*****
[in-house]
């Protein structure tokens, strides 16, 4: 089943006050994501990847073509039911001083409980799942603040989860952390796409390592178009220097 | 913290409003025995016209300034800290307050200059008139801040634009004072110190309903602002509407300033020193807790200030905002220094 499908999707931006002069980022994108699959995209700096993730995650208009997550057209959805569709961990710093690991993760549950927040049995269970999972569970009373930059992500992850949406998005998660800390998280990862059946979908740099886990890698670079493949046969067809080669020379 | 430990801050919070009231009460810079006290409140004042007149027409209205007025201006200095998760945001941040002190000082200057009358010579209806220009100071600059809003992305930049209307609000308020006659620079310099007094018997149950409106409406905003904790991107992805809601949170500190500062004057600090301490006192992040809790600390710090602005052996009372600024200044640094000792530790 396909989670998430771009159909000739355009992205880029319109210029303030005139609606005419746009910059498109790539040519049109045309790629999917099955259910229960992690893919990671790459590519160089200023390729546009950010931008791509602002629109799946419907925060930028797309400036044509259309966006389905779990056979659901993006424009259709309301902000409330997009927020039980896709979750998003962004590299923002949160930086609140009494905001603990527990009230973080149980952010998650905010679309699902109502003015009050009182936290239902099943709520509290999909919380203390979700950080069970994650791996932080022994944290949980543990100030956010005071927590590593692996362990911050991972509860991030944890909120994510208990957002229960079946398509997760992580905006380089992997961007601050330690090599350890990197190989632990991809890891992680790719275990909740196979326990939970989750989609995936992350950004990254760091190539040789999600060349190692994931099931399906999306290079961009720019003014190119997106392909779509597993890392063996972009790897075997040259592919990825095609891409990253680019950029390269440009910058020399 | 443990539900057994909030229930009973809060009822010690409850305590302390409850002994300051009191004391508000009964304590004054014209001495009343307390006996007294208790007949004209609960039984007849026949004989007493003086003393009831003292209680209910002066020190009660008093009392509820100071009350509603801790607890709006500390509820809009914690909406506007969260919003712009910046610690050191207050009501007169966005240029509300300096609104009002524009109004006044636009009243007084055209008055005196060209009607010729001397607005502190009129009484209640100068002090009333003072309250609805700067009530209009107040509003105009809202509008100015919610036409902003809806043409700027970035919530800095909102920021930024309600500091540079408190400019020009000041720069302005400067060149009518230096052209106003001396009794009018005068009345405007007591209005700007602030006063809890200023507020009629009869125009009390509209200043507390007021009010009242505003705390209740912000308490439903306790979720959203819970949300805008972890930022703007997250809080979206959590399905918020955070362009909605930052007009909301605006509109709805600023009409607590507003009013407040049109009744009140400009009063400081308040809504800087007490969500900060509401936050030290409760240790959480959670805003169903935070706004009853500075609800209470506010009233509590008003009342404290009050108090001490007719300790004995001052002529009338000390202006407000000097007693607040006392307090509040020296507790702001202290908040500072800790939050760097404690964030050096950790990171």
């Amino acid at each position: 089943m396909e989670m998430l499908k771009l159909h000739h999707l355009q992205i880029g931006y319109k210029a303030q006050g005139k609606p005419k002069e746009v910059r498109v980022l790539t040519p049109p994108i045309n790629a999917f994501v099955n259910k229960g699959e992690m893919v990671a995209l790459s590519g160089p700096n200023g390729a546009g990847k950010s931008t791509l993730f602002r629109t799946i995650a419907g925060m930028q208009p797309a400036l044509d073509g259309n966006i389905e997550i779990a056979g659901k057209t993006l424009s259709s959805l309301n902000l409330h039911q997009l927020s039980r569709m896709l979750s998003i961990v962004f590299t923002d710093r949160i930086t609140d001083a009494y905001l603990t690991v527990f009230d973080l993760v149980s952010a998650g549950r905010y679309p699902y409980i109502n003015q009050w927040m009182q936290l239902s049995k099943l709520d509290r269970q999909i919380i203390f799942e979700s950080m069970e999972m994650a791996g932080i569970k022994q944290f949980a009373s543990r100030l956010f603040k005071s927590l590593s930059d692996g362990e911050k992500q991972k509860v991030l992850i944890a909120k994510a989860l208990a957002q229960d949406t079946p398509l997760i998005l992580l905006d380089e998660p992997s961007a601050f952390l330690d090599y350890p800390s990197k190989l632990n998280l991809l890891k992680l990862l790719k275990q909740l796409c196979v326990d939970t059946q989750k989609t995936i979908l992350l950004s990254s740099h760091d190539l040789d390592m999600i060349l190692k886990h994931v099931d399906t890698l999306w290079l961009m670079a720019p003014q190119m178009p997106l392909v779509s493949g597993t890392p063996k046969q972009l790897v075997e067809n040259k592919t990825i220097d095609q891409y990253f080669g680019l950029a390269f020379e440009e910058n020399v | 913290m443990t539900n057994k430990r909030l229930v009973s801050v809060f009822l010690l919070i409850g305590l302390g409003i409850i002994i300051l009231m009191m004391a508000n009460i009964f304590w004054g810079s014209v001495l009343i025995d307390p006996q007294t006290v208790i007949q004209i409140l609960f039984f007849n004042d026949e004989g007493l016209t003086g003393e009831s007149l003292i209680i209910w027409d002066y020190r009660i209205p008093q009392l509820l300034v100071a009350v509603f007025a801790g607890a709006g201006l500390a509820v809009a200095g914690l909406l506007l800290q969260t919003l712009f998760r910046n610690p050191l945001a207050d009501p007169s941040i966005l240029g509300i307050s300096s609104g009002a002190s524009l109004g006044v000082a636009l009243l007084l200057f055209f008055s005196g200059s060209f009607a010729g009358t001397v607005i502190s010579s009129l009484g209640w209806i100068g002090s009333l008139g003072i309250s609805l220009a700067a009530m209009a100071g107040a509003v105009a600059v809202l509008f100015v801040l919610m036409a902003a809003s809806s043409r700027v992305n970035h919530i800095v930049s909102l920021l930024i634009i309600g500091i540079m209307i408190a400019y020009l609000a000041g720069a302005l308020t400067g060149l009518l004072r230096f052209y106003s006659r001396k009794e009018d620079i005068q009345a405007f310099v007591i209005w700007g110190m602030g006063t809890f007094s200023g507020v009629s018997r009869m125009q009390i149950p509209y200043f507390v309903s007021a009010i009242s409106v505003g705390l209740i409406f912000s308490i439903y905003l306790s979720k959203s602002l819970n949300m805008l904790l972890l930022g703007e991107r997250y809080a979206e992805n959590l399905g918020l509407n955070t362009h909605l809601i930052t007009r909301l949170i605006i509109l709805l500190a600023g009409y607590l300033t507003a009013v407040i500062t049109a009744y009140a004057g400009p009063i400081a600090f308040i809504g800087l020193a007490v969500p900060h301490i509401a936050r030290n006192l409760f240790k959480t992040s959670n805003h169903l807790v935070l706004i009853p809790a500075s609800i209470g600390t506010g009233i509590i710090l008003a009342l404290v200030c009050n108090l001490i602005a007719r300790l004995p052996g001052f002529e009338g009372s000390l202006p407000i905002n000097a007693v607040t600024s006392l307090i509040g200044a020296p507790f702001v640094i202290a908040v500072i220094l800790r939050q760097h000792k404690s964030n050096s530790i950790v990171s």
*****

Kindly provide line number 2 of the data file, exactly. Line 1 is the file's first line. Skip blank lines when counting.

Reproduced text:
């Protein structure tokens, strides 16, 4: 089943006050994501990847073509039911001083409980799942603040989860952390796409390592178009220097 | 913290409003025995016209300034800290307050200059008139801040634009004072110190309903602002509407300033020193807790200030905002220094 499908999707931006002069980022994108699959995209700096993730995650208009997550057209959805569709961990710093690991993760549950927040049995269970999972569970009373930059992500992850949406998005998660800390998280990862059946979908740099886990890698670079493949046969067809080669020379 | 430990801050919070009231009460810079006290409140004042007149027409209205007025201006200095998760945001941040002190000082200057009358010579209806220009100071600059809003992305930049209307609000308020006659620079310099007094018997149950409106409406905003904790991107992805809601949170500190500062004057600090301490006192992040809790600390710090602005052996009372600024200044640094000792530790 396909989670998430771009159909000739355009992205880029319109210029303030005139609606005419746009910059498109790539040519049109045309790629999917099955259910229960992690893919990671790459590519160089200023390729546009950010931008791509602002629109799946419907925060930028797309400036044509259309966006389905779990056979659901993006424009259709309301902000409330997009927020039980896709979750998003962004590299923002949160930086609140009494905001603990527990009230973080149980952010998650905010679309699902109502003015009050009182936290239902099943709520509290999909919380203390979700950080069970994650791996932080022994944290949980543990100030956010005071927590590593692996362990911050991972509860991030944890909120994510208990957002229960079946398509997760992580905006380089992997961007601050330690090599350890990197190989632990991809890891992680790719275990909740196979326990939970989750989609995936992350950004990254760091190539040789999600060349190692994931099931399906999306290079961009720019003014190119997106392909779509597993890392063996972009790897075997040259592919990825095609891409990253680019950029390269440009910058020399 | 443990539900057994909030229930009973809060009822010690409850305590302390409850002994300051009191004391508000009964304590004054014209001495009343307390006996007294208790007949004209609960039984007849026949004989007493003086003393009831003292209680209910002066020190009660008093009392509820100071009350509603801790607890709006500390509820809009914690909406506007969260919003712009910046610690050191207050009501007169966005240029509300300096609104009002524009109004006044636009009243007084055209008055005196060209009607010729001397607005502190009129009484209640100068002090009333003072309250609805700067009530209009107040509003105009809202509008100015919610036409902003809806043409700027970035919530800095909102920021930024309600500091540079408190400019020009000041720069302005400067060149009518230096052209106003001396009794009018005068009345405007007591209005700007602030006063809890200023507020009629009869125009009390509209200043507390007021009010009242505003705390209740912000308490439903306790979720959203819970949300805008972890930022703007997250809080979206959590399905918020955070362009909605930052007009909301605006509109709805600023009409607590507003009013407040049109009744009140400009009063400081308040809504800087007490969500900060509401936050030290409760240790959480959670805003169903935070706004009853500075609800209470506010009233509590008003009342404290009050108090001490007719300790004995001052002529009338000390202006407000000097007693607040006392307090509040020296507790702001202290908040500072800790939050760097404690964030050096950790990171």